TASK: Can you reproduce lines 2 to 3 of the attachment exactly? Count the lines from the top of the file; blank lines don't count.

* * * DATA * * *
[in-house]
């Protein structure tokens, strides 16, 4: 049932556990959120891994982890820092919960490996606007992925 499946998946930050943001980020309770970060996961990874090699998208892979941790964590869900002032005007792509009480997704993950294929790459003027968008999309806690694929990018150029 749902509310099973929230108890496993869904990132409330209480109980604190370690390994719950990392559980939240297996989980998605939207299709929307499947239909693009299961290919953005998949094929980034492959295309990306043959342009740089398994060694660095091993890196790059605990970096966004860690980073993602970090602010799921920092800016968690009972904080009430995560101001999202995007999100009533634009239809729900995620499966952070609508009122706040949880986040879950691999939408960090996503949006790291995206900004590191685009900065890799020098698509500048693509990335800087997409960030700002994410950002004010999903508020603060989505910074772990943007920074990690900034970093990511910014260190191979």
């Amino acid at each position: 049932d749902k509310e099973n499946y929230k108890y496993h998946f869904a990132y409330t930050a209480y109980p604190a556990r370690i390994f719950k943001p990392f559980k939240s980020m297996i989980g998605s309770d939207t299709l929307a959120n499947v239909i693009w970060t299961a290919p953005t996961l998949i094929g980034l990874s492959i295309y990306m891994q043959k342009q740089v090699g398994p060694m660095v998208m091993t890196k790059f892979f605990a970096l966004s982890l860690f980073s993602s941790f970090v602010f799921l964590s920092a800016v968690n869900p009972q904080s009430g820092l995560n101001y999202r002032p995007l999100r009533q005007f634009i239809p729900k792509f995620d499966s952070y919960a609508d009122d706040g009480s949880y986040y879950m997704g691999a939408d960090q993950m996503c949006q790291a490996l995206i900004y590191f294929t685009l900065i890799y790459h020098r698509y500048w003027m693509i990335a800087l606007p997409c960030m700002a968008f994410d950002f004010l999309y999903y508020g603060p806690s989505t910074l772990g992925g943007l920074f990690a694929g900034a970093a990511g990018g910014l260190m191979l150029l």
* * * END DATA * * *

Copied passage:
């Protein structure tokens, strides 16, 4: 049932556990959120891994982890820092919960490996606007992925 499946998946930050943001980020309770970060996961990874090699998208892979941790964590869900002032005007792509009480997704993950294929790459003027968008999309806690694929990018150029 749902509310099973929230108890496993869904990132409330209480109980604190370690390994719950990392559980939240297996989980998605939207299709929307499947239909693009299961290919953005998949094929980034492959295309990306043959342009740089398994060694660095091993890196790059605990970096966004860690980073993602970090602010799921920092800016968690009972904080009430995560101001999202995007999100009533634009239809729900995620499966952070609508009122706040949880986040879950691999939408960090996503949006790291995206900004590191685009900065890799020098698509500048693509990335800087997409960030700002994410950002004010999903508020603060989505910074772990943007920074990690900034970093990511910014260190191979």
């Amino acid at each position: 049932d749902k509310e099973n499946y929230k108890y496993h998946f869904a990132y409330t930050a209480y109980p604190a556990r370690i390994f719950k943001p990392f559980k939240s980020m297996i989980g998605s309770d939207t299709l929307a959120n499947v239909i693009w970060t299961a290919p953005t996961l998949i094929g980034l990874s492959i295309y990306m891994q043959k342009q740089v090699g398994p060694m660095v998208m091993t890196k790059f892979f605990a970096l966004s982890l860690f980073s993602s941790f970090v602010f799921l964590s920092a800016v968690n869900p009972q904080s009430g820092l995560n101001y999202r002032p995007l999100r009533q005007f634009i239809p729900k792509f995620d499966s952070y919960a609508d009122d706040g009480s949880y986040y879950m997704g691999a939408d960090q993950m996503c949006q790291a490996l995206i900004y590191f294929t685009l900065i890799y790459h020098r698509y500048w003027m693509i990335a800087l606007p997409c960030m700002a968008f994410d950002f004010l999309y999903y508020g603060p806690s989505t910074l772990g992925g943007l920074f990690a694929g900034a970093a990511g990018g910014l260190m191979l150029l």